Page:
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Is Algae Oil a Sustainable Food or Fuel?

Is Algae Oil a Sustainable Food or Fuel?

[by Scott Doughman, PhD, et al., All Copyrights Reserved] 

ABSTRACT FOR CONFERENCE TALK:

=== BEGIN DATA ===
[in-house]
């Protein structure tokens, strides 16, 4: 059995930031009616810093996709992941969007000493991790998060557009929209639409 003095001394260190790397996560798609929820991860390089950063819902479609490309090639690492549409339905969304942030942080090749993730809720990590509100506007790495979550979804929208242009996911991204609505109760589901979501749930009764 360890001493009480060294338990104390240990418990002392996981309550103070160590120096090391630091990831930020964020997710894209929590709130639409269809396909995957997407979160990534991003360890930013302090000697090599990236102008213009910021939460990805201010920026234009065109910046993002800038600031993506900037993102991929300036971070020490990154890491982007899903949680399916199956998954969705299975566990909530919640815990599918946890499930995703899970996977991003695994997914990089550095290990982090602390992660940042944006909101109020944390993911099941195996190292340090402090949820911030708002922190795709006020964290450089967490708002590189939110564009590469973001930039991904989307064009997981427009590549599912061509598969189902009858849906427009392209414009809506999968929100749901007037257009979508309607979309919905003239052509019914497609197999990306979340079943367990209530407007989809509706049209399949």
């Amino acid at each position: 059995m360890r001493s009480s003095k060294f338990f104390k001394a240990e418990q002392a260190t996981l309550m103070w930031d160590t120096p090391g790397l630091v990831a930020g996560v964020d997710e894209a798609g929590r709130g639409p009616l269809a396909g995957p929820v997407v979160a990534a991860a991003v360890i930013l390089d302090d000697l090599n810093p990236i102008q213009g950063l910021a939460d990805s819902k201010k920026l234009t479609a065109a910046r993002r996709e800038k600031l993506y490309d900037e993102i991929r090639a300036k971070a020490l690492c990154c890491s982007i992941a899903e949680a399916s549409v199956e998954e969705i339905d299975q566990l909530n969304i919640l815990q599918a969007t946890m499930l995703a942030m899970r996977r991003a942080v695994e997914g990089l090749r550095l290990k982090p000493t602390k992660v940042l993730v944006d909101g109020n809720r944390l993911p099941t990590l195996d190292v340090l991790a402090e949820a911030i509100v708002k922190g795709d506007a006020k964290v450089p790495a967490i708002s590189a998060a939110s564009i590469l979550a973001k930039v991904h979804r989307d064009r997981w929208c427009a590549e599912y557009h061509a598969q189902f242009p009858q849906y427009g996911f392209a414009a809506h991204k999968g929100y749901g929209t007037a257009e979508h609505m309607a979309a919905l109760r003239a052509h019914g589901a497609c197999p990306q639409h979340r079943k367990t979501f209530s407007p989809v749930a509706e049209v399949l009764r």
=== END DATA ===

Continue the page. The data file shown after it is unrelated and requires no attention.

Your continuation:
With respect to algae oils, we consider the word "sustainability" in current food and fuel models. Overviews discussed are intended as general contexts for 1) the planet, for 2) finished oils, and for 3) growing new innovations. Part of the discussion considers trophic (nutrient) classifications. Heterotrophic algae systems may be defined as carbon-carbon bond consumers. Autotrophic algae systems may be defined as carbon-carbon bond producers, but are also consumers of their self-made carbon-carbon bonds to produce oil. All other organisms are also carbon consumers. Efficiency models for algae oils are also based on systems theory, but isolated data may suggest theoretical systems that need further proven. Because algae are inherently part of a "food chain" or an "economy" of scale, algae sciences increasingly have discovered paradigms for primary roles for algae in the discussion of "sustainability". New technologies for biomass, waste mitigation, and food and feed products require direct consumers over passive applications, such as fertilizer, due to the difference between direct and indirect consumption, especially with respect to the sustainability of water usage to produce oils. We suggest identification of a proven oil product and the direct consumer first be established in a stable system of production and consumption of materials prior to the ability to discuss sustainability criteria. The discussion applies to both heterotrophic algae systems and autotrophic algae systems. The source of the carbon is not relevant to our equation for carbon-carbon bond flow as a measure of sustainability with respect to oil, unless further qualified. We conclude algae oil sustainability is fundamentally based on a controlled measure of carbon-carbon bond flow compared to the direct use of the target oil product for food or fuel. 

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